If you love espresso, live in San Francisco, and don’t know who Thomas E. Cara is, well, shame on you. Although Caffè Trieste may be a historical West Coast espresso landmark, Thomas E. Cara goes back a decade further.
Espresso first enchanted Thomas Cara while he was stationed in Italy during WWII. So much so that when he returned home to SF in 1946, he opened an espresso machine business — with the first espresso machine west of the Mississippi River — and it remains operational to this day in Jackson Square. Entering the Thomas E. Cara shop (which is a little like being allowed into a private home/loft), you encounter a combination espresso machine salesroom (largely classic La Pavoni home espresso machines), repair shop, and historical espresso museum. Last week we made the latent discovery that, after 62 years in the business, Thomas E. Cara has long been dabbling in a little retail coffee using a “secret” recipe he also brought back from the war along with his La Pavoni.
Now we have no intention of infringing upon Kenneth Davids’ roasted-coffee rating gig. And we concur with Mark Prince’s assertion that espresso cannot be rated independent of the barista. (Even if we puzzlingly wonder why few bother to look beyond North America when asking if and how espresso should be rated.) But we couldn’t pass up the opportunity to evaluate an expression of espresso from such an “institution” — despite the current vogue of dismissing any contribution to quality espresso that pre-dates the most recent Iraq War.
Available at Sammy’s and no other fine stores…
We’ve mentioned Sam Mogannam, owner of the Mission’s Bi-Rite Market since 1998, in a previous post. Among a number of SF locals who grew up with Mr. Mogannam, Bi-Rite is simply known as “Sammy’s” (as in, “I’m going to Sammy’s to pick up some prosciutto”). We may not have grown up with Sam, but we’re close friends with many who did — so apologies for the informal habit. And from what we’ve learned, Sammy’s is the only retail outlet that carries Thomas E. Cara’s Fine Espresso Napoletano beans other than Cara & Sons’ Jackson Square shop.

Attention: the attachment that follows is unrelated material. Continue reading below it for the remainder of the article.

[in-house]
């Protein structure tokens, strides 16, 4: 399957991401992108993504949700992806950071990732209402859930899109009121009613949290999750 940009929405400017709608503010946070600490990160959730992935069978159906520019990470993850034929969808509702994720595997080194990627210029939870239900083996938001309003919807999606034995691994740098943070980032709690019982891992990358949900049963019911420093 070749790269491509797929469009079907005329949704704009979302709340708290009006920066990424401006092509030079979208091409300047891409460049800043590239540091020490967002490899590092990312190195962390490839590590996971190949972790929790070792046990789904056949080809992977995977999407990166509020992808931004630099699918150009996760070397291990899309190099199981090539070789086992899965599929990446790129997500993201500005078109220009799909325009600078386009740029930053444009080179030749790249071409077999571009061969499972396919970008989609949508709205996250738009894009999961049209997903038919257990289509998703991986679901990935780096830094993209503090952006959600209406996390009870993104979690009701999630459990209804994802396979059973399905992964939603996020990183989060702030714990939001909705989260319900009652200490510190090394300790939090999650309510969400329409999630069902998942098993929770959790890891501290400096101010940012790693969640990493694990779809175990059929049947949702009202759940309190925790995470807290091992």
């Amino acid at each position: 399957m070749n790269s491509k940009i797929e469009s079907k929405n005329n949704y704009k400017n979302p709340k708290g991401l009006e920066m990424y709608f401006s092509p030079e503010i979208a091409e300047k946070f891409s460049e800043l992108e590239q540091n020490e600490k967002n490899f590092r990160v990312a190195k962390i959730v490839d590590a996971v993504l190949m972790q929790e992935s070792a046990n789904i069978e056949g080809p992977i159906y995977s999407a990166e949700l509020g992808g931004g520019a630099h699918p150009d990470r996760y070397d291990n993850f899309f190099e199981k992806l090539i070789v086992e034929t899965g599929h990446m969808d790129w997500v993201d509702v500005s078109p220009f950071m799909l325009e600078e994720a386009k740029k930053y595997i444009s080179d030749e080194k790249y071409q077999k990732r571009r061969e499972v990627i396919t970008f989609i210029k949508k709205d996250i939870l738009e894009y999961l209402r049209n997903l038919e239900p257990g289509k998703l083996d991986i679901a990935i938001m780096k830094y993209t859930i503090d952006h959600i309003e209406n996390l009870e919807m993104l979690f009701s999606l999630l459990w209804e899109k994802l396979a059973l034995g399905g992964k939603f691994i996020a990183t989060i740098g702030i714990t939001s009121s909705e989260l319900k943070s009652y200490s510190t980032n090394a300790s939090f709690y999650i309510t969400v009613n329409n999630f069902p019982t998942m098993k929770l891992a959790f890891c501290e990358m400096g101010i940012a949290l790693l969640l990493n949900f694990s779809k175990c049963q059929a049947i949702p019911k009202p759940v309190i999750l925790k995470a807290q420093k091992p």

Of course, exclusivity does not equal quality. But at a whopping $15.95 a pound — priced up there with neighboring bags of De La Paz and Ritual Coffee Roasters on Sammy’s shelves — expectations have to be elevated somewhat.
Make no mistake: this is an old school coffee. There’s no freshness date posted on the bag (a shame, really). And the roast is decidedly old school, untrendy Southern Italian: a blend, roasted well beyond Full City and even beyond the realm of French Roast charring. (Have all Third Wave zealots run screaming yet?) There’s enough surface oil on the beans to be an aid for combing your hair or putting on lipstick.
We prepped and pulled shots of it using our Gaggia Factory at home. The Gaggia Factory is essentially a mutant La Pavoni Europiccola — and thus should be very familiar target brewing equipment for the likes of Cara & Sons.
The taste test
But as inevitably happens with deep-second-crack roasts, the grinds in our Mazzer Mini came out black, gummy, and seemed to use up a greater volume of beans for an equivalent amount of ground coffee. (This often leaves us with the odd, unscientific impression that dark roasted coffees leave a lot of toxic build-up on our burrs.) But once we eased back on the grind quite a bit and made a few other adjustments, it produced a decent (though not great), dark crema. Even if the operating window of the coffee is not very forgiving, it was still producing a decent crema a week later — leaving us with the impression that the beans weren’t as stale as we had originally feared.
It has an earthy flavor that’s dominated by smoke and some wood. It’s rare these days to come across an espresso so focused on bass-notes (and hence so lacking in the bright note range). And although it’s well suited for milk, without publishing our usual espresso rating routine, it’s not a coffee we can recommend — even if you like that sort of charred, old school, Southern Italian roast. There are roasts just as richly bodied, and at least as fresh, for quite a bit less money out there. But then how often can you taste that kind of SF espresso history?
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